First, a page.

The ultimate source of all religious authority is God Almighty. As Creator of the universe, God has inherent authority (Gen. 1:1). Since God is the potter and we are the clay, he has the right to mold and make us after his will (Isa. 64:8).
God has delegated authority unto the Son (Matt. 28:18-19 ff; Jn. 5:19-23; Heb. 1:1-2). He now sits at the Father’s right hand, as King of kings and Lord of lords. Because of his exalted position, it is imperative that we respect the authority of Christ (Acts 3:22-23 f; Col. 3:17).
Christ delegated authority to his apostles (Matt. 18:18 f; Jn. 13:20). Before his crucifixion, Jesus promised that they would be given the Holy Spirit. In this way, they would be given a perfect remembrance of his teaching and would be guided into all the truth (Jn. 14:25-26; 16:12-14). The apostles and prophets did not claim originality for the things that they wrote. Instead, they received their message by revelation (Gal. 1:11-12 f; Eph. 3:1-5).
Today God speaks to us through the New Testament (1 Thess. 2:13). The Scriptures are “inspired,” which literally means “God-breathed” (2 Tim. 3:16-17 f; 2 Pet. 1:20-21). To guard against any possible mistake, God was active throughout the whole process of revelation (2 Sam. 23:1-2 f; 1 Cor. 2:1-13). As originally delivered, the gospel message is infallible and inerrant. Furthermore, through divine providence man continues to have access to the inspired word of God.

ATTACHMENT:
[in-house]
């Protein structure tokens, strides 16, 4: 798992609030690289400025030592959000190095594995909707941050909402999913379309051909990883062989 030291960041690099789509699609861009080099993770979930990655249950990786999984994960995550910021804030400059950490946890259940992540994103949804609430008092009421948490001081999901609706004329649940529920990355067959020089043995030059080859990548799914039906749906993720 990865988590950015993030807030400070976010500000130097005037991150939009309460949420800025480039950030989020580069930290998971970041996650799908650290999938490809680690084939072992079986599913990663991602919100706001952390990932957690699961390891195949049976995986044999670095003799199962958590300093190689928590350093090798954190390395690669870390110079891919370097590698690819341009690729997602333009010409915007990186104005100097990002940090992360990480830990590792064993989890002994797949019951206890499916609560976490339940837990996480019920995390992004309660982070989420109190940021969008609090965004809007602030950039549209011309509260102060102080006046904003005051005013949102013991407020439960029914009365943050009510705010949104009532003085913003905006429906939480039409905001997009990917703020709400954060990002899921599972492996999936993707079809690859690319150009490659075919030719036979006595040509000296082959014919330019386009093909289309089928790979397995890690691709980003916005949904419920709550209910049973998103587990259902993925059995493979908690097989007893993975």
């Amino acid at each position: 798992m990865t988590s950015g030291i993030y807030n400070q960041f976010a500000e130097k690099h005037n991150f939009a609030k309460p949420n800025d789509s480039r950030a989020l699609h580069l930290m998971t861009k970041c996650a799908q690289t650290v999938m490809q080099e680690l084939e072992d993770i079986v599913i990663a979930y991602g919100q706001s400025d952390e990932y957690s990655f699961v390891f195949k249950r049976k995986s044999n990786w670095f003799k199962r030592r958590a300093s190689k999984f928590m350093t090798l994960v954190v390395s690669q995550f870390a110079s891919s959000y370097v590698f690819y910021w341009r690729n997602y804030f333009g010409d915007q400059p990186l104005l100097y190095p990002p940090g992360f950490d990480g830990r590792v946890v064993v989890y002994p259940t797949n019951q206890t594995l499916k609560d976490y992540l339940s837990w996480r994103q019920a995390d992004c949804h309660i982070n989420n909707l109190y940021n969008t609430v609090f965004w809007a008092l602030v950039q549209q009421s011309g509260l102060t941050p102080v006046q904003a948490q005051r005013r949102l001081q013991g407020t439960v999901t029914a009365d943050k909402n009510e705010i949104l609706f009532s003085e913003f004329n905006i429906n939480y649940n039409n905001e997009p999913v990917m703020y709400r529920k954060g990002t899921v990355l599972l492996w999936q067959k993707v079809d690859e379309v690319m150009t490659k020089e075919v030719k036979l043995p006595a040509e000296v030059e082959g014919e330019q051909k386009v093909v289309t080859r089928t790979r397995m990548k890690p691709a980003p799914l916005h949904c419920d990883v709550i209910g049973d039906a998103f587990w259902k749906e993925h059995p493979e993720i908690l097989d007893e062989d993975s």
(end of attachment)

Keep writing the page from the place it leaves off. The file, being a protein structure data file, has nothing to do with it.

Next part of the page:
Some have argued that the Bible cannot be understood. Yet, salvation is contingent upon knowing and obeying the truth (Jn. 8:31-32). If men cannot understand the Bible, God didn’t clearly reveal his mind unto mankind. If this is so, the final judgment will not be fair because man will be judged by God’s word (Jn. 12:48). In reality, the Bible is clear and understandable (Psa. 119:105 f; Eph. 3:3-5). God’s revelation is perfect (Jam. 1:25), complete (2 Pet. 1:3), and final (Jude 1:3).
Thus, it is clear that authority comes directly from God the Father. Jesus’ doctrine was not his but God’s (Jn 7:16,17). The apostle’s doctrine was not theirs but Christ’s (Gal 1:11,12). Our doctrine today is not ours but rather the apostle’s (Acts 2:42). Anytime we follow any other doctrine which does not originate from God the Father we are following the wrong doctrine (Eph 4:14). Because of its divine origin, we must accept and obey Bible truth (Matt. 7:21 f; 2 Thess. 1:7-9). God’s word will judge us in the last day and unless we follow the order of authority we will be lost. Thus we must recognize the sinfulness of adding to or taking away from the word of God (1 Cor 4:6 ff; Gal. 1:8-9; 2 Jn. 1:9).